WAREHOUSE SAFETY TIPS: FIVE WAYS TO PREPARE FOR THE SUMMER HEAT

WAREHOUSE SAFETY IN THE SUMMER

With hotter temperatures in the summer months, companies should be mindful of how the heat affects their employees’ health and safety; thus the material handling industry has an increased need for additional warehouse safety measures. 

Being overheated while at work can affect employees’ physical and mental capacity. According to the U.S. Department of Commerce, heat stress can lead to fatigue, fainting, disorientation, and other hazards that can impact warehouse safety. 

Our team at HAWKER® has compiled a list of warehouse safety tips for the summer. Our batteries and chargers power the lift trucks, burden carriers and AGVs that help keep warehouses running efficiently. We want to ensure that our employees, as well as the employees of our customers, are practicing safe operating procedures while maintaining their health. 

Five warehouse safety tips to prepare for the summer heat

 

1. Cool it down 
Summer warehouse safety starts with maintaining a cool temperature in the workplace. However, with warehouses being significantly more sizeable than an office, it can be difficult to ensure that cool air is flowing properly. The first step is to consider the insulation of your warehouse. Without proper insulation, cool air will continue to escape. 

However, with proper insulation, there are a few options for cooling down a warehouse. While an air conditioning unit is the place to start, a large warehouse can have limited airflow. Another element to add to your warehouse is a system of fans. 

Industrial ceiling fans can circulate air and make a warehouse feel significantly cooler. High volume/low speed (HVLS) fans are especially effective for covering large chunks of square footage. You can also purchase or rent portable industrial fans or air conditioning units. 


2. Keep the heat out
The primary way that heat enters the warehouse is through open doors. This can become a problem when these gates and doors are left open for long periods of time, especially when they aren’t in use. Not to mention, open unattended doors affect warehouse safety for employees. 

Keep the docking doors properly sealed. Additionally, using truck shelters can keep the heat from entering. Or, utilize metal screen doors to increase airflow while still protecting from outside elements.

Another way to keep heat out is with a dehumidifier. High humidity levels in a warehouse can make it feel hotter than it really is. Dehumidifiers remove the humidity from a room, which will make the temperature feel lower. Also, dehumidifiers are a cost-effective way to fight the heat when paired with air conditioning. 

3. Prioritize your employees’ health 
Ultimately, a cool and comfortable warehouse will lead to higher morale, increased productivity, and proper warehouse safety precautions. While it can be tempting to keep your employees on a tight schedule as a means to increase performance, in the heat, it’s helpful to allow time for frequent breaks. Make sure your employees are drinking water and wearing light and comfortable clothing.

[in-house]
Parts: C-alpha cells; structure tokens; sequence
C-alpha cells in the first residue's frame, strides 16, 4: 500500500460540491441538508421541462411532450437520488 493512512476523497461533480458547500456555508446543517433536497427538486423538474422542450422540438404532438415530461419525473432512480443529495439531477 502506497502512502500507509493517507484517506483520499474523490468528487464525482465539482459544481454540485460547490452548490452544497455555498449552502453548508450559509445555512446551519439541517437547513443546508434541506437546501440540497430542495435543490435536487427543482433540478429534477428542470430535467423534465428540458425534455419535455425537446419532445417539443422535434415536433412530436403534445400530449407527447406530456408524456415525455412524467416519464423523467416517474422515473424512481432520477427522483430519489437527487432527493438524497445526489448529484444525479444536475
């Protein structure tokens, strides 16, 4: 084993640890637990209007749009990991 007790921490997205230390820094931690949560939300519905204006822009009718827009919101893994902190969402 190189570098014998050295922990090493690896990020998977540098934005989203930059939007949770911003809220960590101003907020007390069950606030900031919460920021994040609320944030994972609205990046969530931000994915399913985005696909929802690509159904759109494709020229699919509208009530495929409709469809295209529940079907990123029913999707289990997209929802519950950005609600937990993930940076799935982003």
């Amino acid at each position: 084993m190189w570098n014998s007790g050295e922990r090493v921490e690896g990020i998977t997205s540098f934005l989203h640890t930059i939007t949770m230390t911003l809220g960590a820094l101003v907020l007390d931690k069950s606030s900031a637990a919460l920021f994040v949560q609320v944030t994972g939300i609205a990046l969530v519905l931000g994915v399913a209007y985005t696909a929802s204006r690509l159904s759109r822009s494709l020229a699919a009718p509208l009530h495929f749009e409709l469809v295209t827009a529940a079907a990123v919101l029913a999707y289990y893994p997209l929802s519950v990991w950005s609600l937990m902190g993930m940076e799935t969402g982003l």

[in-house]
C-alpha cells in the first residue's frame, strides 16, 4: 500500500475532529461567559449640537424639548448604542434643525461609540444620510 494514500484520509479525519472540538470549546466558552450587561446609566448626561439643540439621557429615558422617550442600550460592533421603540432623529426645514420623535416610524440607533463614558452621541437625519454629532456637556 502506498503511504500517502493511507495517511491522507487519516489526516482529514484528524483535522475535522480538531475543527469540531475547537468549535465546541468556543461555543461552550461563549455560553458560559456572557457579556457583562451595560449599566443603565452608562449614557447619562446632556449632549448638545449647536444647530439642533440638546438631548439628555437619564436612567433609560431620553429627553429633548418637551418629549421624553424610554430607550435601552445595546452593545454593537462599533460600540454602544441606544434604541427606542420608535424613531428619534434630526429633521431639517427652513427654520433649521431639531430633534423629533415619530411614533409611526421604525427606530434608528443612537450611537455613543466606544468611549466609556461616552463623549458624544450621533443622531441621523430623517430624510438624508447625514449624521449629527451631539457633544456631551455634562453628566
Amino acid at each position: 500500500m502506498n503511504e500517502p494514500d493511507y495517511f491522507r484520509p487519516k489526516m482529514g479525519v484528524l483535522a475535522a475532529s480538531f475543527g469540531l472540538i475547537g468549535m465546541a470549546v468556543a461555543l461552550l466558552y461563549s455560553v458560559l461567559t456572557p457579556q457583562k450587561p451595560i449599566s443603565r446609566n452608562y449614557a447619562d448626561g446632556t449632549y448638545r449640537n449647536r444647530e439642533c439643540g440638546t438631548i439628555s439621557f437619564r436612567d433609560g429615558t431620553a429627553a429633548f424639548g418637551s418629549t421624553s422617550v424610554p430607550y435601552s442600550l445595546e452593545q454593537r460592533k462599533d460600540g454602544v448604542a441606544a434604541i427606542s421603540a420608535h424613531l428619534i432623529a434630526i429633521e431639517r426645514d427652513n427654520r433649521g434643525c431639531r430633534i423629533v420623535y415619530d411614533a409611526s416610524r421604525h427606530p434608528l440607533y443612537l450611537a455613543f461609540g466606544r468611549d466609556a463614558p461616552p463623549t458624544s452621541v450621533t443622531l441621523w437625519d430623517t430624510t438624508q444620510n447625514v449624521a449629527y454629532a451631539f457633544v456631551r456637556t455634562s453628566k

In the long-term, you want your employees to feel appreciated and valued for their work. One way to do this is by showing that you care about their health and safety just as much as, if not more than, your company’s bottom line. Don’t be afraid to turn up the air conditioning. While energy costs are high, what’s even more costly is running the risk of work-related accidents and decreased productivity.


4. Efficient operations 
Keep the machinery in your warehouse running efficiently. This warehouse safety precaution is for every season, not just the summer. However, the summer heat paired with the friction caused by a conveyor-belt can accelerate temperatures quicker to be even higher than normal. Routinely check your conveyor-belt to make sure it’s not overheating or causing too much excess heat.

Additionally, examining your warehouse supplies and making proper inventory control will lead to better warehouse safety and productivity. Identify any areas of improvement that could increase airflow or make production easier during the summer months. 


5. Think big picture
A long-term solution for the coolness of your warehouse would be to install an energy-efficient roofing system. Certain roofing materials reduce energy costs, remain cooler, and have a longer life than a standard roof. Additionally, a damaged roofing system definitely affects the safety of your warehouse. 

Another thing you can do is to plant trees around the warehouse. Trees can shade your warehouse while preventing the exterior roofing from getting too hot. Plant trees strategically so that the warmest parts of the warehouse are covered. 

Ultimately, when it comes to warehouse safety for the summer months, consider in advance how to keep the temperature at a sustainable level that doesn’t negatively impact workflow, productivity, morale, and your employees’ health and safety. If you don’t know where to start, begin with asking your employees in the warehouse what areas they think could use improvement. 

At the end of the day, you want a reliable workforce that practices warehouse safety and is being productive on the line. Keeping your warehouse cool in the summer is the best way to show your employees that you care about them and your products being safely manufactured, moved, stored, and transported.

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